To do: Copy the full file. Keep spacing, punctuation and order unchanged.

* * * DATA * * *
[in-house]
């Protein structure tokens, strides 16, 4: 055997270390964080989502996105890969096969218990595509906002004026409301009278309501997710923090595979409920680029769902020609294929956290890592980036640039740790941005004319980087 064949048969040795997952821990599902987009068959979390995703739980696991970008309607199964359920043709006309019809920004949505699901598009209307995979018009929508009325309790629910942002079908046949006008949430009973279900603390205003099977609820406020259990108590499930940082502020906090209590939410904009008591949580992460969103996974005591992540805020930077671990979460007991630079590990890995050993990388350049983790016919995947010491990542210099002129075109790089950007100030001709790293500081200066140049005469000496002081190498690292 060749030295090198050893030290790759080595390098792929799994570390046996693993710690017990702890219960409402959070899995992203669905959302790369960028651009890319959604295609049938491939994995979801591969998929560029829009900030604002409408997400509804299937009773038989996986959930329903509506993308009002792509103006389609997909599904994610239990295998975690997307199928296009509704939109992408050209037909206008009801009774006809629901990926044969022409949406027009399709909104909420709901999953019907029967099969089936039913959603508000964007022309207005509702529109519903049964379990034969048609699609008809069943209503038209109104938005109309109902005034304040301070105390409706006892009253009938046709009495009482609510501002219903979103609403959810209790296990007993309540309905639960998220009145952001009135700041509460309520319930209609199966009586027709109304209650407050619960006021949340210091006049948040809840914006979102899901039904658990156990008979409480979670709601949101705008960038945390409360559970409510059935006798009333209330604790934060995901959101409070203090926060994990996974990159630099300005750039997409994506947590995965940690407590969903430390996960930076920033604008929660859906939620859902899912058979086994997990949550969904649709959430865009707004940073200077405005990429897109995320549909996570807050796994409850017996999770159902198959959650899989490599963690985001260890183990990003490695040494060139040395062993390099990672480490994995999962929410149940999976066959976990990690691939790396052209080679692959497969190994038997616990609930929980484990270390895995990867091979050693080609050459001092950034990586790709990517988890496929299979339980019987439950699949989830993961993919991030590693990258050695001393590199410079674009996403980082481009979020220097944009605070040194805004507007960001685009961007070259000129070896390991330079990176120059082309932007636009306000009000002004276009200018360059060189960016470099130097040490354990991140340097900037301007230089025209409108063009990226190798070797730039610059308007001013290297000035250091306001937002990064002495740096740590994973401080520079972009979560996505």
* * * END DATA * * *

[in-house]
């Protein structure tokens, strides 16, 4: 055997270390964080989502996105890969096969218990595509906002004026409301009278309501997710923090595979409920680029769902020609294929956290890592980036640039740790941005004319980087 064949048969040795997952821990599902987009068959979390995703739980696991970008309607199964359920043709006309019809920004949505699901598009209307995979018009929508009325309790629910942002079908046949006008949430009973279900603390205003099977609820406020259990108590499930940082502020906090209590939410904009008591949580992460969103996974005591992540805020930077671990979460007991630079590990890995050993990388350049983790016919995947010491990542210099002129075109790089950007100030001709790293500081200066140049005469000496002081190498690292 060749030295090198050893030290790759080595390098792929799994570390046996693993710690017990702890219960409402959070899995992203669905959302790369960028651009890319959604295609049938491939994995979801591969998929560029829009900030604002409408997400509804299937009773038989996986959930329903509506993308009002792509103006389609997909599904994610239990295998975690997307199928296009509704939109992408050209037909206008009801009774006809629901990926044969022409949406027009399709909104909420709901999953019907029967099969089936039913959603508000964007022309207005509702529109519903049964379990034969048609699609008809069943209503038209109104938005109309109902005034304040301070105390409706006892009253009938046709009495009482609510501002219903979103609403959810209790296990007993309540309905639960998220009145952001009135700041509460309520319930209609199966009586027709109304209650407050619960006021949340210091006049948040809840914006979102899901039904658990156990008979409480979670709601949101705008960038945390409360559970409510059935006798009333209330604790934060995901959101409070203090926060994990996974990159630099300005750039997409994506947590995965940690407590969903430390996960930076920033604008929660859906939620859902899912058979086994997990949550969904649709959430865009707004940073200077405005990429897109995320549909996570807050796994409850017996999770159902198959959650899989490599963690985001260890183990990003490695040494060139040395062993390099990672480490994995999962929410149940999976066959976990990690691939790396052209080679692959497969190994038997616990609930929980484990270390895995990867091979050693080609050459001092950034990586790709990517988890496929299979339980019987439950699949989830993961993919991030590693990258050695001393590199410079674009996403980082481009979020220097944009605070040194805004507007960001685009961007070259000129070896390991330079990176120059082309932007636009306000009000002004276009200018360059060189960016470099130097040490354990991140340097900037301007230089025209409108063009990226190798070797730039610059308007001013290297000035250091306001937002990064002495740096740590994973401080520079972009979560996505």